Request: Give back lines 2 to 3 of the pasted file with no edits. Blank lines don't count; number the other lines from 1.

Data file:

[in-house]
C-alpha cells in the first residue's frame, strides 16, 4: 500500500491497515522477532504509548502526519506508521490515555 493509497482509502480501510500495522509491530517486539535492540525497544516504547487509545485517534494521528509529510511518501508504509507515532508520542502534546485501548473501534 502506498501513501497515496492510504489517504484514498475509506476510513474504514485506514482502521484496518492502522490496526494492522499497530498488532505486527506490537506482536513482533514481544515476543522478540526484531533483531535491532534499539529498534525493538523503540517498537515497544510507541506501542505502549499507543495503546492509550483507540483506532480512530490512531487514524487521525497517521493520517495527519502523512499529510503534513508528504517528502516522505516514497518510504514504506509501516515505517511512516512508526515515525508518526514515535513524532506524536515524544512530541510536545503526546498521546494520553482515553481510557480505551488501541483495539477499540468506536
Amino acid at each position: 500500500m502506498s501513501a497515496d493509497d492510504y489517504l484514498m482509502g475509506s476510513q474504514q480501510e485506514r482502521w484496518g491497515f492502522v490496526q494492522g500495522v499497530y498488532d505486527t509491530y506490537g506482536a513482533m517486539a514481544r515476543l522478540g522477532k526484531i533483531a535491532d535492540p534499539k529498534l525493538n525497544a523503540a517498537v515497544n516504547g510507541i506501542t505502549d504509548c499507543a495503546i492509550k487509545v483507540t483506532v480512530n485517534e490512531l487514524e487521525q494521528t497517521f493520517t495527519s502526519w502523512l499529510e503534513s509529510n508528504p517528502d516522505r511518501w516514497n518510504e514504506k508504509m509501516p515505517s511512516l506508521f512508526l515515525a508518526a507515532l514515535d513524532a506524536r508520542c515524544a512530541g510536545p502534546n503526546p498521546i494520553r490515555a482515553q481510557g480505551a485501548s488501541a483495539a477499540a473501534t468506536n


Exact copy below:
C-alpha cells in the first residue's frame, strides 16, 4: 500500500491497515522477532504509548502526519506508521490515555 493509497482509502480501510500495522509491530517486539535492540525497544516504547487509545485517534494521528509529510511518501508504509507515532508520542502534546485501548473501534 502506498501513501497515496492510504489517504484514498475509506476510513474504514485506514482502521484496518492502522490496526494492522499497530498488532505486527506490537506482536513482533514481544515476543522478540526484531533483531535491532534499539529498534525493538523503540517498537515497544510507541506501542505502549499507543495503546492509550483507540483506532480512530490512531487514524487521525497517521493520517495527519502523512499529510503534513508528504517528502516522505516514497518510504514504506509501516515505517511512516512508526515515525508518526514515535513524532506524536515524544512530541510536545503526546498521546494520553482515553481510557480505551488501541483495539477499540468506536
Amino acid at each position: 500500500m502506498s501513501a497515496d493509497d492510504y489517504l484514498m482509502g475509506s476510513q474504514q480501510e485506514r482502521w484496518g491497515f492502522v490496526q494492522g500495522v499497530y498488532d505486527t509491530y506490537g506482536a513482533m517486539a514481544r515476543l522478540g522477532k526484531i533483531a535491532d535492540p534499539k529498534l525493538n525497544a523503540a517498537v515497544n516504547g510507541i506501542t505502549d504509548c499507543a495503546i492509550k487509545v483507540t483506532v480512530n485517534e490512531l487514524e487521525q494521528t497517521f493520517t495527519s502526519w502523512l499529510e503534513s509529510n508528504p517528502d516522505r511518501w516514497n518510504e514504506k508504509m509501516p515505517s511512516l506508521f512508526l515515525a508518526a507515532l514515535d513524532a506524536r508520542c515524544a512530541g510536545p502534546n503526546p498521546i494520553r490515555a482515553q481510557g480505551a485501548s488501541a483495539a477499540a473501534t468506536n